Walter Russell Mead describes why European allies are angry about Trump’s reneging on the nuclear deal, but he can’t grasp that they are right to be angry:
To the Europeans, Mr. Trump’s decision to withdraw from the Iran deal and impose sanctions on European companies that trade with Iran is a profound betrayal. As they see it, the U.S. made a solemn commitment to observe the deal after European countries entered into it in good faith. Harming European commerce with Iran to serve American interests is the act of a bully and an overlord, not of an ally and friend.
Mead predictably misses the point that European allies mostly resent the presumption that the U.S. should dictate their foreign policy choices to them. Commerce between Europe and Iran is greater than it is between the U.S. and Iran, but it is trivial when compared to their larger commercial interests. Contrary to the nonsense spouted by Mead and other WSJ columnists, European governments are not feuding with the Trump administration for the sake of commercial opportunities in Iran but rather as a way of asserting their right to conduct their own foreign policy free of American dictates. For that reason, Pompeo’s preposterous Iran speech has gone over very poorly in Europe, and our allies aren’t going to offer support to the administration’s hare-brained scheme. Trump and Pompeo have been spitting in the faces of our allies, and it is no wonder that they object to it in the strongest terms.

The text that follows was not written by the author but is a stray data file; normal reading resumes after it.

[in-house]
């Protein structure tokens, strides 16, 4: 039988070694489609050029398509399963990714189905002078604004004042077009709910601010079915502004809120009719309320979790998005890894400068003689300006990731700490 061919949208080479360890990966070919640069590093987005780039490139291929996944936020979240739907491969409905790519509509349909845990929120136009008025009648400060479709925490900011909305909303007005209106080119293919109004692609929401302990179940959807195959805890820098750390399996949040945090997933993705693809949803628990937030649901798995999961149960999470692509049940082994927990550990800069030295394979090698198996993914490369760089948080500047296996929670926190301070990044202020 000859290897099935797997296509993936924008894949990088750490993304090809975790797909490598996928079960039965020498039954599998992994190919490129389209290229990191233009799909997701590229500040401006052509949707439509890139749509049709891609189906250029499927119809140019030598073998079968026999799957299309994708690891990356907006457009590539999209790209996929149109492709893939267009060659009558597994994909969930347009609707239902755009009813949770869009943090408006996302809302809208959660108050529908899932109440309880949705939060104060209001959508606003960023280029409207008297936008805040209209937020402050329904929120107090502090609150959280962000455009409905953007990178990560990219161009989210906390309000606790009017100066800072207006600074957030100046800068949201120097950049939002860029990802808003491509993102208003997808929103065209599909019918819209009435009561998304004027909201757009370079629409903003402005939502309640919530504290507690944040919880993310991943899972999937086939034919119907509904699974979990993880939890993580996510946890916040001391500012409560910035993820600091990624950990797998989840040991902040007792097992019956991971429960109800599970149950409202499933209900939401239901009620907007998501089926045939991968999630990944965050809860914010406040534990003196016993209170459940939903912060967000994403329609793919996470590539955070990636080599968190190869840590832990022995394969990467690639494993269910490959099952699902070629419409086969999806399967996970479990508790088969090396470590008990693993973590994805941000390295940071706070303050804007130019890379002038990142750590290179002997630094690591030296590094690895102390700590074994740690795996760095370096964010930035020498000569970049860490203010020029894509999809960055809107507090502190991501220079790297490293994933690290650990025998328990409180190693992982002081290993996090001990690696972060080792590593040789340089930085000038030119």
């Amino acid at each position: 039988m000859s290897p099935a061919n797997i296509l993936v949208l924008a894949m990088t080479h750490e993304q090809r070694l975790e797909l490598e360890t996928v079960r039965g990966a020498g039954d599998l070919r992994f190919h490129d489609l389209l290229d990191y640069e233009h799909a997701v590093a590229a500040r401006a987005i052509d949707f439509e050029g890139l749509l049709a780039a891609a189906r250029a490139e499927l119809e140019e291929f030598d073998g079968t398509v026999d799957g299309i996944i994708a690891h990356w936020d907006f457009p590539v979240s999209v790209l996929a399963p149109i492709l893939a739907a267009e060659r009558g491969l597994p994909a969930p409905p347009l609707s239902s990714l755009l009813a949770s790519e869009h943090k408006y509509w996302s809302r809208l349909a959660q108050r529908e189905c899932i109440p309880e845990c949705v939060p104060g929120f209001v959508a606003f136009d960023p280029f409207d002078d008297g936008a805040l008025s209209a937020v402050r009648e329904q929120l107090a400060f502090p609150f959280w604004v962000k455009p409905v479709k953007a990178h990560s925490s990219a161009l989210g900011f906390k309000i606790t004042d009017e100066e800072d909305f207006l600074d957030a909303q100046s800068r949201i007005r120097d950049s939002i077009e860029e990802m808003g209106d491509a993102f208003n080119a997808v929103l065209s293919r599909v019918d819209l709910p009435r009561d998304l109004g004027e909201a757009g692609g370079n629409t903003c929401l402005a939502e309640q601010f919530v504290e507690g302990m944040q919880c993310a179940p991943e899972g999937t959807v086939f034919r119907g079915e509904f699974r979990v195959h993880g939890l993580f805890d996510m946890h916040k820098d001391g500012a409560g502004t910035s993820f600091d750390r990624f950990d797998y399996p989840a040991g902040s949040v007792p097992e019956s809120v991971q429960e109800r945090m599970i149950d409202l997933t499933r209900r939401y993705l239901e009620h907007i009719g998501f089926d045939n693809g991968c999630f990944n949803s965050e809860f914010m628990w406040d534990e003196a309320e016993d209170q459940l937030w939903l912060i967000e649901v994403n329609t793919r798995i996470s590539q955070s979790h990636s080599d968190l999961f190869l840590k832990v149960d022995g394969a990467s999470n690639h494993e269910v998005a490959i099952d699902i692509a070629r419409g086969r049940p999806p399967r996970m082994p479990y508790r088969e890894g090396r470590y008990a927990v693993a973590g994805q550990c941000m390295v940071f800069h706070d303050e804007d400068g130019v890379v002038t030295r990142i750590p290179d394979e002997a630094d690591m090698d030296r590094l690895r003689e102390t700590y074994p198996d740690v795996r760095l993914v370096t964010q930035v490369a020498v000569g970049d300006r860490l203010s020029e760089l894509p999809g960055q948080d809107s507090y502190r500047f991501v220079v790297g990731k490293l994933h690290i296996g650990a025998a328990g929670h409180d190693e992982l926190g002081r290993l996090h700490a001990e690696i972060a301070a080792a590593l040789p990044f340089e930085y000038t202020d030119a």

The issue for our allies is that Washington is trying to force them to do something against their will for no good reason, and they naturally oppose attempts to penalize them for adhering to agreement that the U.S. encouraged them to support just a few years ago. The fact of the matter is that the U.S. has betrayed several of its genuine treaty allies for the sake of placating bad clients that wish to ratchet up tensions with Iran. It is a bad trade-off for the U.S. and the region, and a competent analyst would be able to explain that to his readers. Unfortunately, Mead can’t or won’t do that.
The French ambassador to the U.S. effectively dismisses Mead’s argument in a short statement:
The primary tension in transatlantic relations today is the expectation of our American allies that Europe should see the world the way they do….. https://t.co/wOMSZJhxUH
— Gérard Araud (@GerardAraud) May 21, 2018
In case Mead doesn’t understand this message, it was the U.S. that arbitrarily changed its position on the nuclear deal and started threatening its allies with punitive measures if they refused to go along with it. Our allies have remained committed to the agreement that they negotiated alongside our government, and the contrast between their conduct and the behavior of this administration is embarrassing for the U.S.